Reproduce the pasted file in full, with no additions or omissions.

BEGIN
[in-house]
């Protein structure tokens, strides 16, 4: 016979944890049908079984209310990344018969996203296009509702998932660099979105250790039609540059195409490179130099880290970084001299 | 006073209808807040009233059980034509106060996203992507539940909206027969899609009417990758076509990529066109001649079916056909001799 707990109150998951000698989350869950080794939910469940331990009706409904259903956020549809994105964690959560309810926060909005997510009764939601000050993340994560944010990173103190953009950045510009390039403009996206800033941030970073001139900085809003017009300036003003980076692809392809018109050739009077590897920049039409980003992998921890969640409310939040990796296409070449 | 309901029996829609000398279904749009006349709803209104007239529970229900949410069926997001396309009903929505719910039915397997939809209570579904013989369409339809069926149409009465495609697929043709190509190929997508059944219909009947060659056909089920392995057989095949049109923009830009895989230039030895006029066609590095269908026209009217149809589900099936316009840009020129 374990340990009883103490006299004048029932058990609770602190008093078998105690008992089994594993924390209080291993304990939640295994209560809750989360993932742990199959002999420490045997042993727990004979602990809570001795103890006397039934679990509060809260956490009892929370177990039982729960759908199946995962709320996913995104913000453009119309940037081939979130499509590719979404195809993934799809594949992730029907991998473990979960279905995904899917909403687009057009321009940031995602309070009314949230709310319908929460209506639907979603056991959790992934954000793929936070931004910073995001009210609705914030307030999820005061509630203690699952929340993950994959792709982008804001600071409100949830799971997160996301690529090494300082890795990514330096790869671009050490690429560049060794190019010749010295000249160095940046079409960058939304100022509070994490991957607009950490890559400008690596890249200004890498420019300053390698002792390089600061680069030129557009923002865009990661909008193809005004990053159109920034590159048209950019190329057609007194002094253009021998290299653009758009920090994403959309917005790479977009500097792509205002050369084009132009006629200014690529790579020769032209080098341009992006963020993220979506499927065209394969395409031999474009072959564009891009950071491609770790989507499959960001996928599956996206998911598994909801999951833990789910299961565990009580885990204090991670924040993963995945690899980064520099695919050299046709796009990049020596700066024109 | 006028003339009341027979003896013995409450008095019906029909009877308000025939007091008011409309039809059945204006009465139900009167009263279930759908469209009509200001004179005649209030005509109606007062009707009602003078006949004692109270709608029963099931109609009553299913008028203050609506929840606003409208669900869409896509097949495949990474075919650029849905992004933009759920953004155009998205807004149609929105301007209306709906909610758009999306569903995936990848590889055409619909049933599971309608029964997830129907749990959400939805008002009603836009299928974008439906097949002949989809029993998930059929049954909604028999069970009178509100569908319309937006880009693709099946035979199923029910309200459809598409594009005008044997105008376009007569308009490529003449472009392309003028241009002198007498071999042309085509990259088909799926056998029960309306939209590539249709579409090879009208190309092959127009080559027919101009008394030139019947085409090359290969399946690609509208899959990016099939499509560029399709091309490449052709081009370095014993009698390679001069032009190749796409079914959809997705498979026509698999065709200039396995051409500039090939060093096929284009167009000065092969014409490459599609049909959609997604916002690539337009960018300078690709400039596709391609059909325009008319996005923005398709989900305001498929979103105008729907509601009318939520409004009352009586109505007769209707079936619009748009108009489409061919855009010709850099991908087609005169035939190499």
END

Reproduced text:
[in-house]
């Protein structure tokens, strides 16, 4: 016979944890049908079984209310990344018969996203296009509702998932660099979105250790039609540059195409490179130099880290970084001299 | 006073209808807040009233059980034509106060996203992507539940909206027969899609009417990758076509990529066109001649079916056909001799 707990109150998951000698989350869950080794939910469940331990009706409904259903956020549809994105964690959560309810926060909005997510009764939601000050993340994560944010990173103190953009950045510009390039403009996206800033941030970073001139900085809003017009300036003003980076692809392809018109050739009077590897920049039409980003992998921890969640409310939040990796296409070449 | 309901029996829609000398279904749009006349709803209104007239529970229900949410069926997001396309009903929505719910039915397997939809209570579904013989369409339809069926149409009465495609697929043709190509190929997508059944219909009947060659056909089920392995057989095949049109923009830009895989230039030895006029066609590095269908026209009217149809589900099936316009840009020129 374990340990009883103490006299004048029932058990609770602190008093078998105690008992089994594993924390209080291993304990939640295994209560809750989360993932742990199959002999420490045997042993727990004979602990809570001795103890006397039934679990509060809260956490009892929370177990039982729960759908199946995962709320996913995104913000453009119309940037081939979130499509590719979404195809993934799809594949992730029907991998473990979960279905995904899917909403687009057009321009940031995602309070009314949230709310319908929460209506639907979603056991959790992934954000793929936070931004910073995001009210609705914030307030999820005061509630203690699952929340993950994959792709982008804001600071409100949830799971997160996301690529090494300082890795990514330096790869671009050490690429560049060794190019010749010295000249160095940046079409960058939304100022509070994490991957607009950490890559400008690596890249200004890498420019300053390698002792390089600061680069030129557009923002865009990661909008193809005004990053159109920034590159048209950019190329057609007194002094253009021998290299653009758009920090994403959309917005790479977009500097792509205002050369084009132009006629200014690529790579020769032209080098341009992006963020993220979506499927065209394969395409031999474009072959564009891009950071491609770790989507499959960001996928599956996206998911598994909801999951833990789910299961565990009580885990204090991670924040993963995945690899980064520099695919050299046709796009990049020596700066024109 | 006028003339009341027979003896013995409450008095019906029909009877308000025939007091008011409309039809059945204006009465139900009167009263279930759908469209009509200001004179005649209030005509109606007062009707009602003078006949004692109270709608029963099931109609009553299913008028203050609506929840606003409208669900869409896509097949495949990474075919650029849905992004933009759920953004155009998205807004149609929105301007209306709906909610758009999306569903995936990848590889055409619909049933599971309608029964997830129907749990959400939805008002009603836009299928974008439906097949002949989809029993998930059929049954909604028999069970009178509100569908319309937006880009693709099946035979199923029910309200459809598409594009005008044997105008376009007569308009490529003449472009392309003028241009002198007498071999042309085509990259088909799926056998029960309306939209590539249709579409090879009208190309092959127009080559027919101009008394030139019947085409090359290969399946690609509208899959990016099939499509560029399709091309490449052709081009370095014993009698390679001069032009190749796409079914959809997705498979026509698999065709200039396995051409500039090939060093096929284009167009000065092969014409490459599609049909959609997604916002690539337009960018300078690709400039596709391609059909325009008319996005923005398709989900305001498929979103105008729907509601009318939520409004009352009586109505007769209707079936619009748009108009489409061919855009010709850099991908087609005169035939190499």